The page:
Is google a conceptual graph engine?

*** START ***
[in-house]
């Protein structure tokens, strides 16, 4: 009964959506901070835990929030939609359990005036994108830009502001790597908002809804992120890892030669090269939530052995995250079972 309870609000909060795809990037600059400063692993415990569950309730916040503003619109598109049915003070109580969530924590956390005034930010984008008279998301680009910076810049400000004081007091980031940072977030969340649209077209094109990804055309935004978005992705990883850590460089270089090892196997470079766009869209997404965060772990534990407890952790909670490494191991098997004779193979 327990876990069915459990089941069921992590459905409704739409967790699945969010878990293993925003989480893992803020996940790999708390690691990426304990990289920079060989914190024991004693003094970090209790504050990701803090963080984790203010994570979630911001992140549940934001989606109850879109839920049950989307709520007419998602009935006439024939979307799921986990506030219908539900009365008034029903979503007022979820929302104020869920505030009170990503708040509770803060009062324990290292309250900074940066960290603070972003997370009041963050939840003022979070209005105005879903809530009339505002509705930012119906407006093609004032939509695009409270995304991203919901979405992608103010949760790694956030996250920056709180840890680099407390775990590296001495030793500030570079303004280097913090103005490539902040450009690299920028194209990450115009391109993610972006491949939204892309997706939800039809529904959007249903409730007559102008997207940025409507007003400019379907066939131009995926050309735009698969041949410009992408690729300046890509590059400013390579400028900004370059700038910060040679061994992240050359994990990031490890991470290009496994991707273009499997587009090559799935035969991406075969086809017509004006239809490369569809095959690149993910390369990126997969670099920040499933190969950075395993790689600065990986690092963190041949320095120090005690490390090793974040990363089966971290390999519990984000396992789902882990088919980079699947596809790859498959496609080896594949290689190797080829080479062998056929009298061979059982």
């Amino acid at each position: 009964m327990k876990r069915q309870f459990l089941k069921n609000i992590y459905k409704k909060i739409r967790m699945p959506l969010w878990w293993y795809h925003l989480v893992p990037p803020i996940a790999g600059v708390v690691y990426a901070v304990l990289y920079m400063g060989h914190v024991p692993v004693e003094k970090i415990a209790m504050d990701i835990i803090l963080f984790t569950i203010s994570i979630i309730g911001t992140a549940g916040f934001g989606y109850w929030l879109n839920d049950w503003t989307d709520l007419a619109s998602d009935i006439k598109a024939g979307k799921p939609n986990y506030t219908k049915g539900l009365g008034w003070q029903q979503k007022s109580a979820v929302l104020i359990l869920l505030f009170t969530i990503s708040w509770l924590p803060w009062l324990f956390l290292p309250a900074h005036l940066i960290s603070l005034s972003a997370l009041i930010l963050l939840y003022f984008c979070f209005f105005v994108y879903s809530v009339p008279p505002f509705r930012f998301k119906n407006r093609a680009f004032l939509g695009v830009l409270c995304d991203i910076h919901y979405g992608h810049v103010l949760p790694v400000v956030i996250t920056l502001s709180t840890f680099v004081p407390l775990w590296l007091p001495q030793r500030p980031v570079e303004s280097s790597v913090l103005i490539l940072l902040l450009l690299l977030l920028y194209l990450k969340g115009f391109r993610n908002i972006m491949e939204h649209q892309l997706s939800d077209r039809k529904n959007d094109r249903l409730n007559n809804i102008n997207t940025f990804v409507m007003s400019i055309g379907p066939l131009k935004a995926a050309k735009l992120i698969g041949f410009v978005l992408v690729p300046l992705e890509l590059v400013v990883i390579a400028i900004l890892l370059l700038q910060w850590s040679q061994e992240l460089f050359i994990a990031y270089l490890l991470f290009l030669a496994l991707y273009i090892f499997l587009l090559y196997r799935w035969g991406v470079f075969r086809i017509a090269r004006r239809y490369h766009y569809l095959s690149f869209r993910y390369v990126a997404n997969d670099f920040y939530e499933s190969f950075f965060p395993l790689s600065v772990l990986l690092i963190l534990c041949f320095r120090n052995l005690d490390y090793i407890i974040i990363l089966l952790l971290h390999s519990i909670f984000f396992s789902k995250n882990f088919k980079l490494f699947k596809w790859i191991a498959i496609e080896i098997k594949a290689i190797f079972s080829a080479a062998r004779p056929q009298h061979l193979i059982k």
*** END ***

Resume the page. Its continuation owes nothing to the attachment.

Hi, I gave some thoughts on what has been said about Google and the fact that its classification schema is link based. Are there any issues with that statement? "Google is a tacit conceptual graph engine". Analysis: --------- When two documents are linked together a statement, a logical relationship is established between these two documents. XHTML or HTML doesn't allow to explicitly specify the "role" played by this link. Said differently, the only clue about this relationship is contained in the <a> element's data content. However, this could be tremendously ambiguous and any automated agent will struggle to find such logical relationship from the contained information. Take as an example the following link: <a href="index.html">home</a> Expressed as a conceptual graph: [currentDoc]->(home)->[index.html] ---- CurrentDoc is index.html's home Even if the link meant the inverse relationship I doubt that it makes more sense :-) [index.html]->(home)->[currentDoc] ----- index.html is currentDoc`s home. Hummmm... Is that true? Are documents having a home? Maybe if we have the tacit knowledge that a web document home is the domain name. Now the problem is how can we interpret these links from destination to source or vise versa. Sometime the relationship makes sense in one direction and sometime in another. If we map the relationship to the <a> element direction then we have currentDoc is index.html's home which is contrary to what is really meant. Some SEO (Search Engine Optimizers) are using optimization techniques and label their links with key phrases. The key phrase contains targeted keywords for the particular purpose to be well ranked. As an example: <a href="index.html">XML Guide</a> [currentDoc]->(guide)->[index.html] ---- currentDoc is a guide to index.html Even taking the reverse doesn't make more sense [index.html]->(guide)->[currentDoc] ---- index.html is a guide to currentDoc Now if we are using xlink, some additional information can be added <a xlink:type="simple" xlink:href="index.html" xlink:role="partOf">XML Guide</a> Since the source is currentDoc and the destination index.html, then the conceptual graph for this statement is: [currentDoc]->(partOf)->[index.html] --- currentDoc is part of index.html Which could make sense if we consider that the first document represents the cover page or that it is the domain's table of contents (most of the time, the document associated to the domain is also a table of contents linking to the other documents). Based on this premise, documents are organized as a hierarchy and the document associated to the domain is the root. Now the problem is, for any classification agent that in other to satisfy mercantile appetites (or simply to pay the monthly bills) some people knowing that agent are using the role to establish relationship between two documents will play with the system in order to get a good ranking. Some would reply, let's then get rid of these search engines and let's create autonomous agents that will travel the web to collect relevant documents. No problems, How long will it take for such agent to cover enough of the web to collect significant documents. What are your guaranties that all links will honestly report (by will or simply by error) their relationship with other documents to your agent? Your agent travel agenda may be dependent on these relationship types.... Hummm, definitively, the semantic web is not a simple affair... As some of our social problems are rooted in our nature or prehistoric times, some problems which could potentially be a plague to the semantic web are rooted in today's web. Cheers Didier PH Martin Note: For those of us not knowing what conceptual graphs are go to http://www.hum.auc.dk/cg for an online course on the subject.
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